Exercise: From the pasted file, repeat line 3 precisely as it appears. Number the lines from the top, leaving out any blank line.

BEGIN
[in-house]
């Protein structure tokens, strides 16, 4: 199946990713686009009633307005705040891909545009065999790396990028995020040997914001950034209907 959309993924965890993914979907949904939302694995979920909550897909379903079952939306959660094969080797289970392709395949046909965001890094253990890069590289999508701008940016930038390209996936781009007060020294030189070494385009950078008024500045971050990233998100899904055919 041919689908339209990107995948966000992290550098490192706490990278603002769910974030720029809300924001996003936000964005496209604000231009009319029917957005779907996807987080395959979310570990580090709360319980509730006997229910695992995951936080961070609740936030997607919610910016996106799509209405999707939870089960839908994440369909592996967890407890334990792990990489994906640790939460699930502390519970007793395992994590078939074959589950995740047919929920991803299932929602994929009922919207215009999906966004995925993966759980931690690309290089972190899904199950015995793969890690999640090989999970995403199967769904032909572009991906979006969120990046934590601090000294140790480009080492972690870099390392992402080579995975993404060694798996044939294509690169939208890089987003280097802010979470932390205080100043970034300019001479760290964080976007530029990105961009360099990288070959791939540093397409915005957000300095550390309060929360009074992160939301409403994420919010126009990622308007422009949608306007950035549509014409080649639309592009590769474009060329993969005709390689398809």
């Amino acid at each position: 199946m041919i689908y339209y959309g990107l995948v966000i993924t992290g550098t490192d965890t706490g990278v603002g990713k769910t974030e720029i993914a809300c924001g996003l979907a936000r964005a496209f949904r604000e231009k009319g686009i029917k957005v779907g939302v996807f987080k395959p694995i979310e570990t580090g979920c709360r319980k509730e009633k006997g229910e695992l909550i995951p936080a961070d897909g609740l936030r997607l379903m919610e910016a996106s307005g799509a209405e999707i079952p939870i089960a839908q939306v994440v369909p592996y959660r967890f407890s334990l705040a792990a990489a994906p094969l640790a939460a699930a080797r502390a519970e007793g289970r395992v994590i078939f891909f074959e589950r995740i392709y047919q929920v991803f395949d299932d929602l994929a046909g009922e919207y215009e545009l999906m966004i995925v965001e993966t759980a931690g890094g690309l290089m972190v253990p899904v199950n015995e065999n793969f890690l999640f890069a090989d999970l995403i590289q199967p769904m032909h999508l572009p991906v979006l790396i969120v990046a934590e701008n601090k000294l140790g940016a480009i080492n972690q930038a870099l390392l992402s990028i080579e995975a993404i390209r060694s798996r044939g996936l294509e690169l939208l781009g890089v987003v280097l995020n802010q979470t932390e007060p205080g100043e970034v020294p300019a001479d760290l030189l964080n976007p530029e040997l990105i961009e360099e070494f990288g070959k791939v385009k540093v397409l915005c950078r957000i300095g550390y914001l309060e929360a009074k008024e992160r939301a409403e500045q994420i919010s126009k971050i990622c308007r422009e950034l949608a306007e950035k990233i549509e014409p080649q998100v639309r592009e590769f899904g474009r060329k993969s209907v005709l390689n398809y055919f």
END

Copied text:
């Amino acid at each position: 199946m041919i689908y339209y959309g990107l995948v966000i993924t992290g550098t490192d965890t706490g990278v603002g990713k769910t974030e720029i993914a809300c924001g996003l979907a936000r964005a496209f949904r604000e231009k009319g686009i029917k957005v779907g939302v996807f987080k395959p694995i979310e570990t580090g979920c709360r319980k509730e009633k006997g229910e695992l909550i995951p936080a961070d897909g609740l936030r997607l379903m919610e910016a996106s307005g799509a209405e999707i079952p939870i089960a839908q939306v994440v369909p592996y959660r967890f407890s334990l705040a792990a990489a994906p094969l640790a939460a699930a080797r502390a519970e007793g289970r395992v994590i078939f891909f074959e589950r995740i392709y047919q929920v991803f395949d299932d929602l994929a046909g009922e919207y215009e545009l999906m966004i995925v965001e993966t759980a931690g890094g690309l290089m972190v253990p899904v199950n015995e065999n793969f890690l999640f890069a090989d999970l995403i590289q199967p769904m032909h999508l572009p991906v979006l790396i969120v990046a934590e701008n601090k000294l140790g940016a480009i080492n972690q930038a870099l390392l992402s990028i080579e995975a993404i390209r060694s798996r044939g996936l294509e690169l939208l781009g890089v987003v280097l995020n802010q979470t932390e007060p205080g100043e970034v020294p300019a001479d760290l030189l964080n976007p530029e040997l990105i961009e360099e070494f990288g070959k791939v385009k540093v397409l915005c950078r957000i300095g550390y914001l309060e929360a009074k008024e992160r939301a409403e500045q994420i919010s126009k971050i990622c308007r422009e950034l949608a306007e950035k990233i549509e014409p080649q998100v639309r592009e590769f899904g474009r060329k993969s209907v005709l390689n398809y055919f």